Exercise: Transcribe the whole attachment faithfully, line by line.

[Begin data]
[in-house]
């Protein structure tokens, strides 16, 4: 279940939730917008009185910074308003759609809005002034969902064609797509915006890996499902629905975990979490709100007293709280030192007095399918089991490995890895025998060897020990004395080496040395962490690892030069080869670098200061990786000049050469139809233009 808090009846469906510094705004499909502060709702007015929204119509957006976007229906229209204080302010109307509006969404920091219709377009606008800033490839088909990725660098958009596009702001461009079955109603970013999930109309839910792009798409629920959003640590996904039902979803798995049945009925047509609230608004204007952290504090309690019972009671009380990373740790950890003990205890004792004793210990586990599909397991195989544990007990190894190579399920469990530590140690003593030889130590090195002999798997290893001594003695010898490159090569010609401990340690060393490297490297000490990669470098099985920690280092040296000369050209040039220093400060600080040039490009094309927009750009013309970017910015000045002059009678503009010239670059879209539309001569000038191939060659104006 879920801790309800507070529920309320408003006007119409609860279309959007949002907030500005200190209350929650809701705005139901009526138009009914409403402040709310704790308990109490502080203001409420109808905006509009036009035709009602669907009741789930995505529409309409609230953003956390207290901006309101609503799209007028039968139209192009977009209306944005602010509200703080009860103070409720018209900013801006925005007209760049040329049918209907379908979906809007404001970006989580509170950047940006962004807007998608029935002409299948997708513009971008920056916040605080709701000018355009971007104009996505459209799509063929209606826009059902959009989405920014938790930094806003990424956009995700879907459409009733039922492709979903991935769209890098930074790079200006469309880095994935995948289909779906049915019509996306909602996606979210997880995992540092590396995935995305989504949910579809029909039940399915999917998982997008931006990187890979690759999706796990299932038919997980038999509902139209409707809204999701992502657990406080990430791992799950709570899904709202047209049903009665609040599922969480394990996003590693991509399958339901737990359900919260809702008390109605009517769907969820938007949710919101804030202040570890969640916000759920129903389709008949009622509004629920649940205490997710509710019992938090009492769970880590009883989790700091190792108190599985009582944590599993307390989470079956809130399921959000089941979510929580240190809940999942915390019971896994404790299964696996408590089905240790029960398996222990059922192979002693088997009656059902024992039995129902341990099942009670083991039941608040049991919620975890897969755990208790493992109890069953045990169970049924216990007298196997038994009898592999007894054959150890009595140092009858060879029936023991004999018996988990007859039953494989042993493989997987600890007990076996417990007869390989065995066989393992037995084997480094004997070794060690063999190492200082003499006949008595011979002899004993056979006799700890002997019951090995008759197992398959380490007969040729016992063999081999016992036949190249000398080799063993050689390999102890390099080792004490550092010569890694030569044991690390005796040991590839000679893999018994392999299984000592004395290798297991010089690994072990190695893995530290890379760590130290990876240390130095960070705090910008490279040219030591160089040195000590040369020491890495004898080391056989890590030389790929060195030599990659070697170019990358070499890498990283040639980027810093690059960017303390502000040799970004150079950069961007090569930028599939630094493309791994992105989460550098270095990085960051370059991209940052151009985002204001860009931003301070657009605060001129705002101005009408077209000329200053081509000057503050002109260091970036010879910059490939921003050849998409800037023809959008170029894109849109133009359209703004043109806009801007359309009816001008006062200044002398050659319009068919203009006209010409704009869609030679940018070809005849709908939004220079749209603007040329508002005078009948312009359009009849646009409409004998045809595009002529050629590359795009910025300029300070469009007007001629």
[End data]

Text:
[in-house]
């Protein structure tokens, strides 16, 4: 279940939730917008009185910074308003759609809005002034969902064609797509915006890996499902629905975990979490709100007293709280030192007095399918089991490995890895025998060897020990004395080496040395962490690892030069080869670098200061990786000049050469139809233009 808090009846469906510094705004499909502060709702007015929204119509957006976007229906229209204080302010109307509006969404920091219709377009606008800033490839088909990725660098958009596009702001461009079955109603970013999930109309839910792009798409629920959003640590996904039902979803798995049945009925047509609230608004204007952290504090309690019972009671009380990373740790950890003990205890004792004793210990586990599909397991195989544990007990190894190579399920469990530590140690003593030889130590090195002999798997290893001594003695010898490159090569010609401990340690060393490297490297000490990669470098099985920690280092040296000369050209040039220093400060600080040039490009094309927009750009013309970017910015000045002059009678503009010239670059879209539309001569000038191939060659104006 879920801790309800507070529920309320408003006007119409609860279309959007949002907030500005200190209350929650809701705005139901009526138009009914409403402040709310704790308990109490502080203001409420109808905006509009036009035709009602669907009741789930995505529409309409609230953003956390207290901006309101609503799209007028039968139209192009977009209306944005602010509200703080009860103070409720018209900013801006925005007209760049040329049918209907379908979906809007404001970006989580509170950047940006962004807007998608029935002409299948997708513009971008920056916040605080709701000018355009971007104009996505459209799509063929209606826009059902959009989405920014938790930094806003990424956009995700879907459409009733039922492709979903991935769209890098930074790079200006469309880095994935995948289909779906049915019509996306909602996606979210997880995992540092590396995935995305989504949910579809029909039940399915999917998982997008931006990187890979690759999706796990299932038919997980038999509902139209409707809204999701992502657990406080990430791992799950709570899904709202047209049903009665609040599922969480394990996003590693991509399958339901737990359900919260809702008390109605009517769907969820938007949710919101804030202040570890969640916000759920129903389709008949009622509004629920649940205490997710509710019992938090009492769970880590009883989790700091190792108190599985009582944590599993307390989470079956809130399921959000089941979510929580240190809940999942915390019971896994404790299964696996408590089905240790029960398996222990059922192979002693088997009656059902024992039995129902341990099942009670083991039941608040049991919620975890897969755990208790493992109890069953045990169970049924216990007298196997038994009898592999007894054959150890009595140092009858060879029936023991004999018996988990007859039953494989042993493989997987600890007990076996417990007869390989065995066989393992037995084997480094004997070794060690063999190492200082003499006949008595011979002899004993056979006799700890002997019951090995008759197992398959380490007969040729016992063999081999016992036949190249000398080799063993050689390999102890390099080792004490550092010569890694030569044991690390005796040991590839000679893999018994392999299984000592004395290798297991010089690994072990190695893995530290890379760590130290990876240390130095960070705090910008490279040219030591160089040195000590040369020491890495004898080391056989890590030389790929060195030599990659070697170019990358070499890498990283040639980027810093690059960017303390502000040799970004150079950069961007090569930028599939630094493309791994992105989460550098270095990085960051370059991209940052151009985002204001860009931003301070657009605060001129705002101005009408077209000329200053081509000057503050002109260091970036010879910059490939921003050849998409800037023809959008170029894109849109133009359209703004043109806009801007359309009816001008006062200044002398050659319009068919203009006209010409704009869609030679940018070809005849709908939004220079749209603007040329508002005078009948312009359009009849646009409409004998045809595009002529050629590359795009910025300029300070469009007007001629």